Life Lessons by Travis (Sailing Jibsea)
My whole life I’ve lived by Safety Second…until I became a boater.
So let me tell you why I now err on the side of caution…
It was early April in Ontario and we just bought our new dinghy and outboard. Like anybody else getting something new, I wanted to test it out right away. It was just above freezing that day and the water temperature was only 2 degrees Celsius or so, but that didn’t matter to me. I have a new dinghy to test out! I bundle up with layers of warm clothing and head out. Boy, this thing rips! I should probably hold on to the painter just in case, I think to myself.
At this point, I didn’t realize the safety of wearing the kill switch, I thought that was just for overly cautious people. How the heck would I fall off from a dinghy?!
Well, that thought came too soon. I proceeded to let go of the tiller in order to reach for the painter (still at full speed) and yup! as you could imagine, the dinghy decided it no longer wanted me in it. The motor jolts left causing the dinghy to make a sharp right turn and I was immediately thrown into the water. Now in shock and in the drink, the dinghy is doing circles around me and I had no escape. For some reason, I was only worried about losing our new dinghy. I made three attempts in grabbing it and on the 3rd attempt, the propeller just missed striking my legs. At that point, I realized it wasn’t worth it and decided to hell with it, realizing land was nowhere near and exhaustion was starting to kick in.
I was freezing and feeing very heavy from the layers of clothing weighing me down (of course, I wasn’t wearing a life vest either). Making it back to the dock was now equally important. I swam past the circling dinghy as fast as I could making my way to the closest dock. Fatigued and feeling faint but this navy seals training camp was not over just yet! The closest dock was a one-off, floating on its own so to speak, (certain docks were disconnected from on another over the Winter time in the marina.) Once I climbed my way onto the first dock, I could see that the next one was a ways away, so I ran as fast as I could and leapt as far as my soaking wet layers would allow and into the water I go again. Hoping my leap would shorten the frigid swim to the next dock before I repeated the gruelling process twice more until I made it to land.
I’ve pushed my body quite a lot in my lifetime with hiking, climbing and riding my BMX for a solid 14 hours straight but this ordeal sure tested my endurance under some harsh conditions.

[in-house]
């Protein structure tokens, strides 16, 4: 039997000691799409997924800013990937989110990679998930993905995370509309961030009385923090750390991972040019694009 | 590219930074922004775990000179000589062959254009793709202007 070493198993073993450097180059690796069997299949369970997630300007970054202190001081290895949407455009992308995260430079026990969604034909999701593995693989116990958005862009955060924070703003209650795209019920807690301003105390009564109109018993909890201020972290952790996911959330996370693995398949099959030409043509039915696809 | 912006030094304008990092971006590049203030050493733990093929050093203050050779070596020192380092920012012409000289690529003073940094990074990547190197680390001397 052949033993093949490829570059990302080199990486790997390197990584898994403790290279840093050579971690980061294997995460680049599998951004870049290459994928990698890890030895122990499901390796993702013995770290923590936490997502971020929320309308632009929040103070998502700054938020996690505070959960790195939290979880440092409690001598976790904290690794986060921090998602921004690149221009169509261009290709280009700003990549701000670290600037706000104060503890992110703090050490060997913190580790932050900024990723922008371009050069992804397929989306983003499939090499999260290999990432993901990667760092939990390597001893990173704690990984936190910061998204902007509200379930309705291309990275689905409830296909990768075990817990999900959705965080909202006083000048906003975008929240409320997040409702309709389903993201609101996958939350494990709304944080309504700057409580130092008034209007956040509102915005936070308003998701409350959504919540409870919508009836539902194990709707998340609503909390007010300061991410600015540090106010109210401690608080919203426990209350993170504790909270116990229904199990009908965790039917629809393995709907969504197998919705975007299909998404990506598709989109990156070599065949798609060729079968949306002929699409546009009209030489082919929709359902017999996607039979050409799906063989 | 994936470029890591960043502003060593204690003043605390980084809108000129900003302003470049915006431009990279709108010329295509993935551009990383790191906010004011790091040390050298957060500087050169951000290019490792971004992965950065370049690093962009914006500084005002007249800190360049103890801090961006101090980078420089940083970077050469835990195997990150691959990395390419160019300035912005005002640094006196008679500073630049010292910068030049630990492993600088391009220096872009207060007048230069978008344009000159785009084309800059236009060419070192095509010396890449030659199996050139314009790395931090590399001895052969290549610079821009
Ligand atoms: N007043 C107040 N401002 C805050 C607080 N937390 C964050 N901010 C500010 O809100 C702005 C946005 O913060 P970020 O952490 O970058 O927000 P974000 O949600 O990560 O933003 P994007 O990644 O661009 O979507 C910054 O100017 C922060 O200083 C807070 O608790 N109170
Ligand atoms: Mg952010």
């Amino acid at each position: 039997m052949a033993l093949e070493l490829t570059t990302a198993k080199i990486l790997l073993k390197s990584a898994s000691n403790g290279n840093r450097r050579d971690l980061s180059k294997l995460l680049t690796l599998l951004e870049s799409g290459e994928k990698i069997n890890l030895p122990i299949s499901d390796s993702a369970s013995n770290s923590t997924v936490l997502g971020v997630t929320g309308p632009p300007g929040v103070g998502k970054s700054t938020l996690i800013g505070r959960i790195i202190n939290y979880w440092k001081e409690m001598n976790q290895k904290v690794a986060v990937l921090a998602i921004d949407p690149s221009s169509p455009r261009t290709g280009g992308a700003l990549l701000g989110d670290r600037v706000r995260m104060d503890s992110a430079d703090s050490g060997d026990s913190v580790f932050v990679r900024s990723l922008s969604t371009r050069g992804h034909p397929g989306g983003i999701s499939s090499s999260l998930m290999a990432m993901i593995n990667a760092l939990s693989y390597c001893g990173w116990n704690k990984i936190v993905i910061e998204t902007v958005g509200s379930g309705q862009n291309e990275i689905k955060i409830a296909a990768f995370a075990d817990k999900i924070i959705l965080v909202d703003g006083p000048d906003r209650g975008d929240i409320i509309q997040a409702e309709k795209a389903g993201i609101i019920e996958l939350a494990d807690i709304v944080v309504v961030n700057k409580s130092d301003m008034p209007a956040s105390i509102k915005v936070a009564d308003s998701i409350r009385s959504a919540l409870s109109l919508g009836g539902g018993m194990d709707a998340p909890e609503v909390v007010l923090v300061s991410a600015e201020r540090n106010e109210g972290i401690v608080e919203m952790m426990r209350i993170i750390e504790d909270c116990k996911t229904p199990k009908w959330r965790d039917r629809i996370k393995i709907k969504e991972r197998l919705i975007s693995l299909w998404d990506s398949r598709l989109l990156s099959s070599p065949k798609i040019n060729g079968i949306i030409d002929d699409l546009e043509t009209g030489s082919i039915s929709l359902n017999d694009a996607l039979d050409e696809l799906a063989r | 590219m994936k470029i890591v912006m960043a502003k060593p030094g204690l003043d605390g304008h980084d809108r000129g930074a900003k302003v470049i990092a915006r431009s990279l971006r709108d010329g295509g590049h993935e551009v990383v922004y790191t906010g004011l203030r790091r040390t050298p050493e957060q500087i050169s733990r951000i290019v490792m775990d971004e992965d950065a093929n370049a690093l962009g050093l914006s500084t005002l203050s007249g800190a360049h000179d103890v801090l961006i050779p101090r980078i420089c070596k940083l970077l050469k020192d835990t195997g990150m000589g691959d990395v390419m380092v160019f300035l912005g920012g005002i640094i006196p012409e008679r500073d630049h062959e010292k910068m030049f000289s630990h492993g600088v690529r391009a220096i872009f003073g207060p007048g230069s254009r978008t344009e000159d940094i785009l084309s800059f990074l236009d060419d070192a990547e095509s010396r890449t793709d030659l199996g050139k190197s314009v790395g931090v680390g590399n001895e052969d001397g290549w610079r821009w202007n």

Once I made it to land, all I wanted was a hot shower and to relax in comfort but nope, I had to figure out how to save our new dinghy.
I ran back to our boat, Jibsea and quickly changed into some dry clothing before trying to see which one of my Winter dock buddies were on their boat and willing to help.
Luckily, we had great neighbours and I found our friend Shane who was willing to help. We quickly jumped into is half sunken dinghy (it had been sitting all Winter) and off we went to lasso a rogue beast. I can only describe the attempt at trying to tame the damn thing as comical. I had to jump out of the moving dinghy we were in over to my dinghy that was still spinning in circles and pull the kill switch out from the motor! Success! The motor turned off and I felt a sense of a relief. After resting for a few seconds or so, I started her right back up and make my way back to our home dock, thankful that I had the best possible outcome for this situation. No injuries and the new dinghy and outboard were safe and sound.
Couple of pointers I’d like to mention after experiencing the above:
- ALWAYS WEAR THE KILL SWITCH… ALWAYS!
- Adjust the trim tab on the bottom of the outboard so when you let go of the tiller, it remains straight. If you don’t know what referring to, it’s the little fin located right behind the propeller. It’s adjustable to the left or right and compensates the prop torque to remain straight under power.
Follow us on our journey and life of adventure as we sail the beautiful big blue.